Photos: 104 dogs rescued from Lompoc home, sent to local, statewide shelters

After Santa Barbara County officials impounded 104 dogs from a Lompoc home Thursday, animal services agencies across multiple counties offered to take in the pack of mainly Chihuahuas and prepare them for adoption into loving homes.

Santa Barbara County Animal Services employees became aware of the situation Thursday morning after receiving a call from the landlord of the Lompoc home, according to Angela Yates, county Animal Services director. The owner surrendered the Chihuahuas and Chihuahua mixes.

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Santa Barbara County Animal Services rescued 104 dogs from a Lompoc home on Thursday and were met with immediate assistance from neighboring s…

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This Chihuahua was transported to the Humane Society of Santa Barbara after county Animal Services rescued 104 dogs from a Lompoc home on Thur…

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A group of Chihuahuas and Chihuahua mixes await transportation to a shelter at the Santa Maria Animal Center on Friday. These were just a few …

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A Chihuahua mix is taken from Santa Maria Animal Center by staff from Woods Humane Society in San Luis Obispo on Friday. 

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A group of Chihuahuas and Chihuahua mixes await transportation to a shelter at the Santa Maria Animal Center on Friday. These were just a few …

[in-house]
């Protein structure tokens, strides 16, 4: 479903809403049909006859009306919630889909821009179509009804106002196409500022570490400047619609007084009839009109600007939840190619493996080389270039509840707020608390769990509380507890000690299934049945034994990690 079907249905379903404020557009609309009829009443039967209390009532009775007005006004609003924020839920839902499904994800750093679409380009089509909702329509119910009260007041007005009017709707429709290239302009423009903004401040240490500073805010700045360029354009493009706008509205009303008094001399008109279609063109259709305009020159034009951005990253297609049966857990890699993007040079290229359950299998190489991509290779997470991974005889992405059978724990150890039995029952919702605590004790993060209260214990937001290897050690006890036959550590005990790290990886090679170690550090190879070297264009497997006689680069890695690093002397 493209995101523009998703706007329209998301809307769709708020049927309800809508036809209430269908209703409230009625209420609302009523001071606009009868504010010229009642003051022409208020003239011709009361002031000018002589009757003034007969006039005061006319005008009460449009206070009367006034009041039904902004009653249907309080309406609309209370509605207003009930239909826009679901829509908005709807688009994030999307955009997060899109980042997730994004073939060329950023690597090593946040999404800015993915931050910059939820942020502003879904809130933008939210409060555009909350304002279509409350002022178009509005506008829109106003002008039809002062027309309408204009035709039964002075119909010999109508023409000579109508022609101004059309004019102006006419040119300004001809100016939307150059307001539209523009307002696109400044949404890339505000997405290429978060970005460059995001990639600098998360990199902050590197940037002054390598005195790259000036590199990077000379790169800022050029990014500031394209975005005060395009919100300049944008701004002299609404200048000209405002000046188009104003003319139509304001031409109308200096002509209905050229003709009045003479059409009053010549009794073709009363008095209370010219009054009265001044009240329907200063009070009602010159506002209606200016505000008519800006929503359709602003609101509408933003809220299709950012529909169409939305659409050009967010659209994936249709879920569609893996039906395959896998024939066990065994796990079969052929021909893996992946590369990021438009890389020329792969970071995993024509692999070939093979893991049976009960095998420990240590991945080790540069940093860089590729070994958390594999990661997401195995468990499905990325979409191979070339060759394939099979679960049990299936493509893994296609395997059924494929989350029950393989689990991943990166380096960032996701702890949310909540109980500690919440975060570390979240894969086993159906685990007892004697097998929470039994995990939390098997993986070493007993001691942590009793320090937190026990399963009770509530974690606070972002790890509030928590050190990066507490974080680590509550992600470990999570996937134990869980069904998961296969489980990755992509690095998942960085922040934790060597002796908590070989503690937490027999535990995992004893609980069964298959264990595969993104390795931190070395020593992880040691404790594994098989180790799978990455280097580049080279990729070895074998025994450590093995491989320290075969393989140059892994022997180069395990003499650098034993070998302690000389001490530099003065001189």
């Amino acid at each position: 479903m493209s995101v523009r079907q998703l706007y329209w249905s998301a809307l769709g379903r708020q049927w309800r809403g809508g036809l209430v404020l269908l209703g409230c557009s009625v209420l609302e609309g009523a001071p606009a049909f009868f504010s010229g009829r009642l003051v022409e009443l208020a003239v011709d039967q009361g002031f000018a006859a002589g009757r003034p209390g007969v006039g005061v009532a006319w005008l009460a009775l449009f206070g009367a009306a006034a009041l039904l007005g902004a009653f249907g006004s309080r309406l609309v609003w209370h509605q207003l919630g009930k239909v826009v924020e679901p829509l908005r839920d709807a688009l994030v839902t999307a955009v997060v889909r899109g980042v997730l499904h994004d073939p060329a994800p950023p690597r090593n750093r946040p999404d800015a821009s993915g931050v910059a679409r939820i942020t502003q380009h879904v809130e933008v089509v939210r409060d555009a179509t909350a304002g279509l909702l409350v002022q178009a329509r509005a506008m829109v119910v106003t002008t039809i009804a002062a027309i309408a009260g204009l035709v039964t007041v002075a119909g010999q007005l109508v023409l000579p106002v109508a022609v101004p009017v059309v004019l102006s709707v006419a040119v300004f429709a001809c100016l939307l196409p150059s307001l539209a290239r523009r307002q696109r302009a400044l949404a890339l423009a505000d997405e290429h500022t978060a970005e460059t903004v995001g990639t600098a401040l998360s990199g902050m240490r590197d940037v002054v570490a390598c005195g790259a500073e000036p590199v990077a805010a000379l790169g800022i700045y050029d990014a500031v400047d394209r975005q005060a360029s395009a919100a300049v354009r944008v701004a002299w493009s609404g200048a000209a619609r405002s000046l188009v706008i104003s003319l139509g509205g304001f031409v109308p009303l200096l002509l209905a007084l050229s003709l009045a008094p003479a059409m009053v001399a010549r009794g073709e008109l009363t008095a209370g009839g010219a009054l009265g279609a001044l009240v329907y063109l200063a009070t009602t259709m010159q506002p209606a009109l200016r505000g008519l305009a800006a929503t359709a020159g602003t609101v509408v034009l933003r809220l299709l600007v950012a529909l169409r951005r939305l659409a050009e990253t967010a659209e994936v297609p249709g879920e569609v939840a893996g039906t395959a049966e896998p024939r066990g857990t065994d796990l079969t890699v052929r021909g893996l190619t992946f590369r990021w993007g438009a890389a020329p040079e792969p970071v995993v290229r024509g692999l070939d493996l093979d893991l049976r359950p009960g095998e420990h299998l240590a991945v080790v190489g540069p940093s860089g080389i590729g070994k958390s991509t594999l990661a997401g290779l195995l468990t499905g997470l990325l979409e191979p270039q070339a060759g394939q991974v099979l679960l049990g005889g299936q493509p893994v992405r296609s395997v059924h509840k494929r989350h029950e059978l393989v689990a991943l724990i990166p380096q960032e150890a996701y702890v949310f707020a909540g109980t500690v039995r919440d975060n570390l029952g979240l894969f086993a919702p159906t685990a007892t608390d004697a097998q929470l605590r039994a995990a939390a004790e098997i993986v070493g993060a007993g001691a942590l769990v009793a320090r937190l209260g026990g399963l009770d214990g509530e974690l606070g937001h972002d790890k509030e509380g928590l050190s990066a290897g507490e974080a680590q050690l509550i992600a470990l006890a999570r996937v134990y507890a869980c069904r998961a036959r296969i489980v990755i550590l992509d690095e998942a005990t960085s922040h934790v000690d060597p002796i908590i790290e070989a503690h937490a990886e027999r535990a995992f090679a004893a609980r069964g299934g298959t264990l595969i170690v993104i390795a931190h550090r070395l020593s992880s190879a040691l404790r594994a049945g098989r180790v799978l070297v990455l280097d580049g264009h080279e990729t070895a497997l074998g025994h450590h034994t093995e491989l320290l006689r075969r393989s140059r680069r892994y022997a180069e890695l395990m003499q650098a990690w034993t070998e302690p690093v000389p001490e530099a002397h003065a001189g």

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A Santa Barbara County Animal Control officer assists with transporting one of 104 dogs to local shelters in Santa Maria on Friday after they …

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A small Chihuahua mix sits in a kennel at the Santa Maria Animal Center on Friday awaiting transportation to another shelter. 

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Kennels were laid outside the Santa Maria Animal Center on Friday in preparation to transport over 100 dogs to other animal shelters. 

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Santa Maria City Reporter

Originally from the Pacific Northwest, Laura Place covers city government, policy and elections in Santa Maria and Santa Barbara County. Follow her on Twitter @itslaurasplace